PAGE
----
In his concluding remarks, the coroner levelled some of the blame at the pit deputy – middle management in its usual role of soaking up the opprobrium – before saying that it was unpleasant to say anything about a man who was gone, referring to Rumney the short fire.

The jury found a verdict of death caused by burning from explosion and recommended that shot should only be fired into tested areas. They were silent about the use of Stowite and no doubt Mr Askew, manager and agent of Brayton collieries, and the pit owners themselves adjusted the belts of their trousers and slept a little more comfortably, save in the knowledge that they were without admonishment or any portion of blame.

In summary, the Stowite explosive the shot firer used in the dust and darkness was unlicensed and sold by the colliery company. By the representatives own words, Stowite should not have been used, or for that matter sold, to the colliers to use in the mine. This is the first cause of this tragedy. Stowite, sold no doubt for profit, was unlicensed and extremely volatile in such conditions. The pit had a history of gas. Those who sold the explosive should have been culpable for the results of their actions.

There was indeed gas in that part of the pit. The order should have gone out to hew down the rocky overhang but it was never issued, probably due to the additional costs of buying labour time to undertake the work.

No-one had bothered keeping a record of the number of men working underground, a remarkable admission, and conveniently the coroner effectively blamed the dead shot firer. This was a time before the Health and Safety at Work Act, and the labour movement had yet to bring all its muscle to bear on the issue of safety at work. Today we take it for granted that an employer has a duty of care towards its employees but it wasn’t always like this and the gains have been hard won and need to be maintained. True, the standards of 1915 may be different to ours but the value placed on human life must surely have been the same.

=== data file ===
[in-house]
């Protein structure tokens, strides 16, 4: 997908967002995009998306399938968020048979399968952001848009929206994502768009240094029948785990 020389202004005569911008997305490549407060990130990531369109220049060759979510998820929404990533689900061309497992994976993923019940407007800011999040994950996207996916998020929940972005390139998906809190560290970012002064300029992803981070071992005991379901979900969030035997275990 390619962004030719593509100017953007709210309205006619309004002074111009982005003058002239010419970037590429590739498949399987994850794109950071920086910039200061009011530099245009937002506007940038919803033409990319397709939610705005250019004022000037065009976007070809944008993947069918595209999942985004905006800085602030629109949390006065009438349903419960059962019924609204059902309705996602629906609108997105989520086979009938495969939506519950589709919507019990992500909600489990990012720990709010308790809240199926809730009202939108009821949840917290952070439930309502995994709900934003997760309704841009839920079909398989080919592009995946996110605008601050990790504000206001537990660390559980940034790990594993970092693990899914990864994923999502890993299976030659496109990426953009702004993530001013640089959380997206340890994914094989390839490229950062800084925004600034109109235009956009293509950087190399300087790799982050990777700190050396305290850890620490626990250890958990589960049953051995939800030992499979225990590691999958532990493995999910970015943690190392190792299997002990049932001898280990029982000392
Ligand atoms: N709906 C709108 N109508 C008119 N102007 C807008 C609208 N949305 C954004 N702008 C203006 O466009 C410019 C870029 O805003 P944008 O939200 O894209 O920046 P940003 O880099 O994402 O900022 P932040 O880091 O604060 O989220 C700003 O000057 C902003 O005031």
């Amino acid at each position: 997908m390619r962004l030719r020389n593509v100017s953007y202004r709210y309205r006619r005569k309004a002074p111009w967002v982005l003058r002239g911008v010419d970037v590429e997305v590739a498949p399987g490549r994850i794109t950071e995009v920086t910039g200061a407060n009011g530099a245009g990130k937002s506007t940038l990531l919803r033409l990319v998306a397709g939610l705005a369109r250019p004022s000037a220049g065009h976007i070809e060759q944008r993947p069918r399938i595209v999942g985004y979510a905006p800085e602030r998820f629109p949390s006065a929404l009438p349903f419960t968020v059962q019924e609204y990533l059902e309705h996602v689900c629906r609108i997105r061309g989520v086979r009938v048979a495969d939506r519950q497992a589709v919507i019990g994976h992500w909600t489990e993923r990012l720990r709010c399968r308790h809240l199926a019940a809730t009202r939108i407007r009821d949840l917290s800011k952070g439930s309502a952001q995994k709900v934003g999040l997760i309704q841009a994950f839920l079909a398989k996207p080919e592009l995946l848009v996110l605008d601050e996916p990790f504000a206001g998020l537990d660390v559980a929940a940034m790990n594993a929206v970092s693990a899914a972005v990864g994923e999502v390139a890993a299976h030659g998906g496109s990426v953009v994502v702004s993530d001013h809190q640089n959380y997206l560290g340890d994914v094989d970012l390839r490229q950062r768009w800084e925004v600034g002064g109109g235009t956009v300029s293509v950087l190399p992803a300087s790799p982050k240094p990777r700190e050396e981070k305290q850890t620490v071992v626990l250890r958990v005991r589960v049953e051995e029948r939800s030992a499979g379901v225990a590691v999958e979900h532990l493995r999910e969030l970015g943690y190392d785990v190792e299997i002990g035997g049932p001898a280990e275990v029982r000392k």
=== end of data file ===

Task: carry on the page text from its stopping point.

The powerful were in a position to protect their own interests, to shape the narrative, and define the problem and the solution in a manner that best suited them. The pit manger and the owners, at one end of the hierarchy, are protected by occupational structure and the illusive application of the law. These are the repeated lessons from history that can often appear absurdly senseless when the facts are lived through by those who truly understand them. Ideology flounders in the reality test but then it can always rely on the use of power alone to undermine the burgeoning insurrection of truth.

The men who turned up in the pit in the days after the explosion would have their own understanding of what went wrong and who was to blame but no one would listen.

There is an account of the inquest available in a link from the Durham Mining Museum website .


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This post was written by Paul Lloyd